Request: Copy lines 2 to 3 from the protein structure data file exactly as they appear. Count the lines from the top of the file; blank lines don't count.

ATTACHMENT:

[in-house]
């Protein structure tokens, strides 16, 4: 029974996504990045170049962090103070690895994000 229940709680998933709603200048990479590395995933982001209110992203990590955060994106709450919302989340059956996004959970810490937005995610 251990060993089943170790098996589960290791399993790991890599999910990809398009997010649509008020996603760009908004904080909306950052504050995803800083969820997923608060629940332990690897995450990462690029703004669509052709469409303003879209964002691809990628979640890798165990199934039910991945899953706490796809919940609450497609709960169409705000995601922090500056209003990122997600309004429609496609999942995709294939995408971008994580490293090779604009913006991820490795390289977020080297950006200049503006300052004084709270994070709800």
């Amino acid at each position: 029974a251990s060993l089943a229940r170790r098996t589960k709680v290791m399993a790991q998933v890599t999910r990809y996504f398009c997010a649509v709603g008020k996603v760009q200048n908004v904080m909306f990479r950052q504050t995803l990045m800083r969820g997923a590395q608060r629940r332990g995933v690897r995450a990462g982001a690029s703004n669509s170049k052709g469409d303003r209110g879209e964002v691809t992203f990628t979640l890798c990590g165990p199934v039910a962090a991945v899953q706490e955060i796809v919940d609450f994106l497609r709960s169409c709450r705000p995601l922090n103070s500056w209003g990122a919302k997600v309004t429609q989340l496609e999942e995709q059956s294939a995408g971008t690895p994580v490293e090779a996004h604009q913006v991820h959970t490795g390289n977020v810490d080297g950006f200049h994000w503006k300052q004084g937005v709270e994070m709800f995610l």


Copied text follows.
């Protein structure tokens, strides 16, 4: 029974996504990045170049962090103070690895994000 229940709680998933709603200048990479590395995933982001209110992203990590955060994106709450919302989340059956996004959970810490937005995610 251990060993089943170790098996589960290791399993790991890599999910990809398009997010649509008020996603760009908004904080909306950052504050995803800083969820997923608060629940332990690897995450990462690029703004669509052709469409303003879209964002691809990628979640890798165990199934039910991945899953706490796809919940609450497609709960169409705000995601922090500056209003990122997600309004429609496609999942995709294939995408971008994580490293090779604009913006991820490795390289977020080297950006200049503006300052004084709270994070709800």
């Amino acid at each position: 029974a251990s060993l089943a229940r170790r098996t589960k709680v290791m399993a790991q998933v890599t999910r990809y996504f398009c997010a649509v709603g008020k996603v760009q200048n908004v904080m909306f990479r950052q504050t995803l990045m800083r969820g997923a590395q608060r629940r332990g995933v690897r995450a990462g982001a690029s703004n669509s170049k052709g469409d303003r209110g879209e964002v691809t992203f990628t979640l890798c990590g165990p199934v039910a962090a991945v899953q706490e955060i796809v919940d609450f994106l497609r709960s169409c709450r705000p995601l922090n103070s500056w209003g990122a919302k997600v309004t429609q989340l496609e999942e995709q059956s294939a995408g971008t690895p994580v490293e090779a996004h604009q913006v991820h959970t490795g390289n977020v810490d080297g950006f200049h994000w503006k300052q004084g937005v709270e994070m709800f995610l």